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Author: Hillary 
Date:   1999-08-08 03:09

My band director wants me to frown instead of smile. He showed me a tight lipped frown and wants me to use it. My tutor on the other hand says I should smile. When I frown she wants to know where's my smile. Who's right. Please help. As always thanks for the information.

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 RE: Smile?
Author: angella 
Date:   1999-08-08 05:57

you should use an "inner smile" for sure. smile and feel what it feels l;ike on the inside. that's how you should feel like inside! for outside, a frown is definately now how i'd describe it- probably more of a smile. make sure the upper lip is pulled down from the nose, the chin is pointed down and the sides (important) are pulled in, like a draw string. this is so no air leaks out. you want the bottom lip to be a cushion and have (ideally) equal support from all sides, though there may be more pressure from the bottom, try not to bite. don't make a frown!
let us know how it goes.
also, check the clarinet magazine, the latest one, blue cover with the clairinet fest information on front-- there's an article about "the inner smile" --- anyone else have any tips?

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 RE: Smile?
Author: Daniel 
Date:   1999-08-08 06:07

The proper clarinet embouchure, as i have been tought, is more of an O-ring... not a upward or downward pull of the corners of my mouth. Think of sucking a straw in a cold thick milkshake. Cheeks high and firm chin.
The "smile" or "frown" embouchure is more applicable to flute (of which i was taught more of a "frown"; but not really).

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 RE: Smile?
Author: GKF 
Date:   1999-08-08 18:19

I think the concept of smiling or frowning comes from an over-simplification of the concept of a firm embouchure. It's all about wording. Sometimes, what one person sees as a frown, can be a smile to someone else!

The point is, however, to make sure that the lips are firm. One way I explain this to my students is that there should be NO WRINKLES in the lips. They should be pulled taught, and maybe have only a few wrinkles where they are pulled tight at the corners.

Good Luck!  :)


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 RE: Smile?
Author: angella 
Date:   1999-08-08 19:46

you do want the lips to be a cushion. really trying not to have "wrinkles" may encourage uneven pressure or biting. if someone were playing double lip, for example (both lips over the teeth, ouch!) you couldn't really try so hard to make the lips that tight, or you'd end up drilling teeth holes in your lips. i think the drawstring analogy is a good one. equal "pressure" if you will, from all sides. an o shape works, but i can't see how you'd make an o ring and also have totally taught lips. some method books have explanations on the embouchure- just so you could hear it another way. sometimes hearing the same thing or similiar but in another can make a difference.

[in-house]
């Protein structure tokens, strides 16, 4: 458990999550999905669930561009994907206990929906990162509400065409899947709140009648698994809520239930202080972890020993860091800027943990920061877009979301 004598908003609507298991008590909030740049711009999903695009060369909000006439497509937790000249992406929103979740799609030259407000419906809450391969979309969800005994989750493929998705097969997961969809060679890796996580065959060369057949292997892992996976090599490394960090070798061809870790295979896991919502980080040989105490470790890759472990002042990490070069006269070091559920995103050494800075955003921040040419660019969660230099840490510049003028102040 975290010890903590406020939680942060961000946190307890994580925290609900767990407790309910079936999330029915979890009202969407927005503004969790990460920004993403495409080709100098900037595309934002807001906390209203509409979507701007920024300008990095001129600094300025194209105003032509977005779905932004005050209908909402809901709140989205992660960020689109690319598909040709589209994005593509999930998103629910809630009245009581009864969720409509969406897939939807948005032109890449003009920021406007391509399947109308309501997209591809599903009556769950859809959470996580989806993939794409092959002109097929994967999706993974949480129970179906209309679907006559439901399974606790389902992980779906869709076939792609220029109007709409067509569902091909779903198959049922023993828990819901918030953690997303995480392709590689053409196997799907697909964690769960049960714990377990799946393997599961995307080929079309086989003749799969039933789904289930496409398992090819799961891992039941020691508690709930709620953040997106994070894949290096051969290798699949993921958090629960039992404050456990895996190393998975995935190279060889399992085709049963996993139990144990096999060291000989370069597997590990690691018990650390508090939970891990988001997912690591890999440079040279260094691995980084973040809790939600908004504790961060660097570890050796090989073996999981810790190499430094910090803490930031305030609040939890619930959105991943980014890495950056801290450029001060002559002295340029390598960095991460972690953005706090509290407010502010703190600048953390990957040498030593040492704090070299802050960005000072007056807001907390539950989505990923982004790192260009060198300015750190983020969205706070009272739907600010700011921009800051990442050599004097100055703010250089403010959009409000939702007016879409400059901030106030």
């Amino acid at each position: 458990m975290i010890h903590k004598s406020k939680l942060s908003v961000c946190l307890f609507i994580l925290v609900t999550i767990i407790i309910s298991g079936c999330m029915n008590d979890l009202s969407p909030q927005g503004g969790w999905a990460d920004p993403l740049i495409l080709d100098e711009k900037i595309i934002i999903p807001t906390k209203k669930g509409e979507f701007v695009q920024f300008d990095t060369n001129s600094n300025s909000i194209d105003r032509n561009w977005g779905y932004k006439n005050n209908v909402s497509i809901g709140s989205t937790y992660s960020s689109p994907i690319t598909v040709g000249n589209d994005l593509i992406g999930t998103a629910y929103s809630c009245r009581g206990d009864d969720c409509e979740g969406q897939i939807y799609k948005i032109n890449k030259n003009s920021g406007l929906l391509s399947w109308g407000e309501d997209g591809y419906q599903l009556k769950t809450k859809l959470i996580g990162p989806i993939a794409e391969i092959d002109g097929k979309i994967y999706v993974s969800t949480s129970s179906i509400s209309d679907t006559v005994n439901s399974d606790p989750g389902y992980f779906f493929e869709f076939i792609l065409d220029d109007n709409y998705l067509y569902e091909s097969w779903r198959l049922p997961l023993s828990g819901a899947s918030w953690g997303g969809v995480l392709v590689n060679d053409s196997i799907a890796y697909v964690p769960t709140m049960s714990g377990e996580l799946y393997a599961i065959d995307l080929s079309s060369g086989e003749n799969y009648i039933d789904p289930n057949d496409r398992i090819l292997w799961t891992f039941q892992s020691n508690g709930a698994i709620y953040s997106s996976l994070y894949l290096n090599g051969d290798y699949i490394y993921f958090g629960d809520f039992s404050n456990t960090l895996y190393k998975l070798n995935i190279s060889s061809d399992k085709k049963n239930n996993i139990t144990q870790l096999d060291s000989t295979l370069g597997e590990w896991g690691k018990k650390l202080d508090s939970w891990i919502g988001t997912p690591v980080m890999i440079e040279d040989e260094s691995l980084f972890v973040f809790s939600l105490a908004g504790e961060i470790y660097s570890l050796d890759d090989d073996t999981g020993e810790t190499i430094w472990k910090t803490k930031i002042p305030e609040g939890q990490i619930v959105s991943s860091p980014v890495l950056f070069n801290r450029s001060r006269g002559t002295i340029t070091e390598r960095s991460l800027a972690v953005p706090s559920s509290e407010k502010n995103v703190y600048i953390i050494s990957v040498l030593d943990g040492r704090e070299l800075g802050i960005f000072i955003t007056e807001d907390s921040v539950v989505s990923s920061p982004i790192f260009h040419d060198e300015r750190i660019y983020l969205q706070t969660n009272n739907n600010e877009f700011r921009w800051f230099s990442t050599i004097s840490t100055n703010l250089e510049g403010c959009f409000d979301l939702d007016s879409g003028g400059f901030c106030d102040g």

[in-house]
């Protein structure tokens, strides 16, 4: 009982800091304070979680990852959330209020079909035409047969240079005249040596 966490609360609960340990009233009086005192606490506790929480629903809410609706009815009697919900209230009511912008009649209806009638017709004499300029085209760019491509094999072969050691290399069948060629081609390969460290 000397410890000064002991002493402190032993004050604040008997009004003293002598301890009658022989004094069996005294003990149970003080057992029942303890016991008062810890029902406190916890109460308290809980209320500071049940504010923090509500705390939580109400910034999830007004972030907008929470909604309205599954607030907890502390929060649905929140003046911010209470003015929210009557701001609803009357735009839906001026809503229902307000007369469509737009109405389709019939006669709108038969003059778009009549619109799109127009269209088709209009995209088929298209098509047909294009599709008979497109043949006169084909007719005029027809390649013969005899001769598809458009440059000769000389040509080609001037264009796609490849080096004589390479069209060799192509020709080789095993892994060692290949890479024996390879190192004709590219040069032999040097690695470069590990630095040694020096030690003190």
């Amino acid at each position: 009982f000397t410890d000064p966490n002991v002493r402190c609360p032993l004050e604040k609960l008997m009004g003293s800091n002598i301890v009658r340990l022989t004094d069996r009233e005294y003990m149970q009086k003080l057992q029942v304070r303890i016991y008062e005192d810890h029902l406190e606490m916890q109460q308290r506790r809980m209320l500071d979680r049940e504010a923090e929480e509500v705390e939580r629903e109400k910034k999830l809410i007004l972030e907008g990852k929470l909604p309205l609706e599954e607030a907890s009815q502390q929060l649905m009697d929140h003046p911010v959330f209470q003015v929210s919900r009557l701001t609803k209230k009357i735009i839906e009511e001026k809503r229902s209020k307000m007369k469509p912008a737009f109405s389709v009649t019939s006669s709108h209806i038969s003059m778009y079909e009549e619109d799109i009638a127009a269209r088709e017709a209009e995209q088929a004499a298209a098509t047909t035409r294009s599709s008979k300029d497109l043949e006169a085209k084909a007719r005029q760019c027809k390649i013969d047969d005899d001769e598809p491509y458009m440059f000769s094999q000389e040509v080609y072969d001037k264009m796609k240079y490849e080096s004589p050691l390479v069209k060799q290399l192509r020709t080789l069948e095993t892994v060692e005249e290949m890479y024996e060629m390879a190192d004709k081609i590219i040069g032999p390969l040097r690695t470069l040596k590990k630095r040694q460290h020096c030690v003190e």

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 RE: Smile?
Author: angella 
Date:   1999-08-08 20:19

here some ideas from various old method books

from "introducing the clarinet" james o froseth:
stretch the lower lip against the lower teeth and draw the chin muscles downward as if pronouncing a highly exaggerated "yes"

...seal the lips around the mouthpiece with a firm inward pucker. only a thin ribbon of lower lip should CUSHION the reed, and the chin muscles should be drawn downward.

from "enjoy playing the clarinet" by ruth bonetti
to find an embouchure that is natural and suited to your own physical make-up, think of the position of your mouth and jaw as you smile or drink through a straw. (notice the chin is down in this position)
with the top teeth on the mouthpiece, keep the chin firm.
smile, but don't let air escape.

from "the student clarinetist" by benjamin spieler:
the red part of the lower lip should rest flat against the lower teeth with a small lap over the teeth to CUSHION the reed. if you have difficulty with this, try pressing the lower lip against the teeth with two fingers and then SMILE slightly. think of your chin as being down, long and pointed. next wrap the lips around the mouthpiece and seal like a rubber band. in your mouth the reed should feel that it is resting gently on a cushion. do not bite.

from an unidentified photo copy:

rest your top teeth directly on the mouthpiece. close your mouth in a DRAWSTRING fashion with equal pressure on all sides of the reed. your chin should be flat and pointed.

these are just some ideas, but mostly they all say to keep the chin down, flat and make sure you keep the corners inward! like a drawstring so that no air escapes. the bottom lip is as a cushion, though that doesn't mean bunched up!

hope this helps.

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 RE: Smile?
Author: avelino 
Date:   1999-08-09 09:54

Hello, first, i'm not a good english, excuse me. I think that the best way to have a good mouth position is:
Try to do a high C# with only the mouthpiece (and the reed of course) If you are contracted, the C# is high, is necesary to relax the lips to do a nice and pitched C#. You can do the C# first in your claninet for hear it and after try to do it with only the moutpiece. It's hard but very usefull.Of course, when you find your mouth and lips correct position, you try to keep it always!!!.

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 RE: Smile?
Author: Clare 
Date:   1999-08-10 23:08

I was always told it was pretty much impossible to smile and play the clarinet at the same time. It sounds like your instructors are bombarding you with too much detail. Just do what feels right and you'll get the hang of it.

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